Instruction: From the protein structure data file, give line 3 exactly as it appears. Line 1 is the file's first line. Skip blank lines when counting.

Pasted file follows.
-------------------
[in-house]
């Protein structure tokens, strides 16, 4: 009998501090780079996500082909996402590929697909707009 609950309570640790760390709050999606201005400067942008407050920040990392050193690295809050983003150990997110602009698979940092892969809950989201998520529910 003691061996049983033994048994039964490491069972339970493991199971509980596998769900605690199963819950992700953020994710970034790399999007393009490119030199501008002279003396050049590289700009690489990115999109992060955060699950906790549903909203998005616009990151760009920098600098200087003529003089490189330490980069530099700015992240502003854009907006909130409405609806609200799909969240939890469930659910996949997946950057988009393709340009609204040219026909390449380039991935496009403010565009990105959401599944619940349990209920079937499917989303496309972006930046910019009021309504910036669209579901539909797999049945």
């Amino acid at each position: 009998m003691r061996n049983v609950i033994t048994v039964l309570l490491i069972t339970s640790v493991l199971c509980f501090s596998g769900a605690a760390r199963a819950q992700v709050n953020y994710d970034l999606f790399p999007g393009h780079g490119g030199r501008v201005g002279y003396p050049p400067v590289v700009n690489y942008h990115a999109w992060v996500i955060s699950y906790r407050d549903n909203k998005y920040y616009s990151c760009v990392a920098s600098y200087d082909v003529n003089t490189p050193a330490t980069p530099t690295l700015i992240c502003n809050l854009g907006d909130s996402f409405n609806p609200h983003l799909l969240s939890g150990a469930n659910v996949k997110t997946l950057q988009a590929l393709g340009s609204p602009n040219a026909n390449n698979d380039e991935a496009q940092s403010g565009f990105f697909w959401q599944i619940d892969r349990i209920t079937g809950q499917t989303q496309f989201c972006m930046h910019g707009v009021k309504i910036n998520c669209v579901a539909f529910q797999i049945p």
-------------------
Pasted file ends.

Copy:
């Amino acid at each position: 009998m003691r061996n049983v609950i033994t048994v039964l309570l490491i069972t339970s640790v493991l199971c509980f501090s596998g769900a605690a760390r199963a819950q992700v709050n953020y994710d970034l999606f790399p999007g393009h780079g490119g030199r501008v201005g002279y003396p050049p400067v590289v700009n690489y942008h990115a999109w992060v996500i955060s699950y906790r407050d549903n909203k998005y920040y616009s990151c760009v990392a920098s600098y200087d082909v003529n003089t490189p050193a330490t980069p530099t690295l700015i992240c502003n809050l854009g907006d909130s996402f409405n609806p609200h983003l799909l969240s939890g150990a469930n659910v996949k997110t997946l950057q988009a590929l393709g340009s609204p602009n040219a026909n390449n698979d380039e991935a496009q940092s403010g565009f990105f697909w959401q599944i619940d892969r349990i209920t079937g809950q499917t989303q496309f989201c972006m930046h910019g707009v009021k309504i910036n998520c669209v579901a539909f529910q797999i049945p």